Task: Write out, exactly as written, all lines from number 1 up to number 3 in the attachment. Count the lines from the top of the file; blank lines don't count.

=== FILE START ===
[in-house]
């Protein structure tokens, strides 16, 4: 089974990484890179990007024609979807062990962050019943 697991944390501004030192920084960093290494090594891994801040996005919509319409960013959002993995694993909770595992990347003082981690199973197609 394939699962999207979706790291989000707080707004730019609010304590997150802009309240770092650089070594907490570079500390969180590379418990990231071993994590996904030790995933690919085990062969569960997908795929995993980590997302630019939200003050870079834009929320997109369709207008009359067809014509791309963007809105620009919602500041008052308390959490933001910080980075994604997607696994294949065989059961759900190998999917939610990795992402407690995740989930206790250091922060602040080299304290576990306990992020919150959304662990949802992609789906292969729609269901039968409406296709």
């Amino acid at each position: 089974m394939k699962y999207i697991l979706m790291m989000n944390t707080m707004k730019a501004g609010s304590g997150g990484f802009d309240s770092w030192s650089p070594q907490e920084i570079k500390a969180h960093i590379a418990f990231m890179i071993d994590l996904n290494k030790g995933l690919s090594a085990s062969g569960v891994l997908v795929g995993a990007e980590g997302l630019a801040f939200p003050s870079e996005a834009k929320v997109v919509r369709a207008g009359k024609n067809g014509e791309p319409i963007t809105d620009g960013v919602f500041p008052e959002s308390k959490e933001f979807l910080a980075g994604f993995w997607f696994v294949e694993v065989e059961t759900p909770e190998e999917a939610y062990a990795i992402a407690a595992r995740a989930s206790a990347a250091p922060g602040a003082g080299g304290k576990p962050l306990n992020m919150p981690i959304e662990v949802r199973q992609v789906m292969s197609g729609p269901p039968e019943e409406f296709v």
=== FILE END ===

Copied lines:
[in-house]
């Protein structure tokens, strides 16, 4: 089974990484890179990007024609979807062990962050019943 697991944390501004030192920084960093290494090594891994801040996005919509319409960013959002993995694993909770595992990347003082981690199973197609 394939699962999207979706790291989000707080707004730019609010304590997150802009309240770092650089070594907490570079500390969180590379418990990231071993994590996904030790995933690919085990062969569960997908795929995993980590997302630019939200003050870079834009929320997109369709207008009359067809014509791309963007809105620009919602500041008052308390959490933001910080980075994604997607696994294949065989059961759900190998999917939610990795992402407690995740989930206790250091922060602040080299304290576990306990992020919150959304662990949802992609789906292969729609269901039968409406296709």
């Amino acid at each position: 089974m394939k699962y999207i697991l979706m790291m989000n944390t707080m707004k730019a501004g609010s304590g997150g990484f802009d309240s770092w030192s650089p070594q907490e920084i570079k500390a969180h960093i590379a418990f990231m890179i071993d994590l996904n290494k030790g995933l690919s090594a085990s062969g569960v891994l997908v795929g995993a990007e980590g997302l630019a801040f939200p003050s870079e996005a834009k929320v997109v919509r369709a207008g009359k024609n067809g014509e791309p319409i963007t809105d620009g960013v919602f500041p008052e959002s308390k959490e933001f979807l910080a980075g994604f993995w997607f696994v294949e694993v065989e059961t759900p909770e190998e999917a939610y062990a990795i992402a407690a595992r995740a989930s206790a990347a250091p922060g602040a003082g080299g304290k576990p962050l306990n992020m919150p981690i959304e662990v949802r199973q992609v789906m292969s197609g729609p269901p039968e019943e409406f296709v």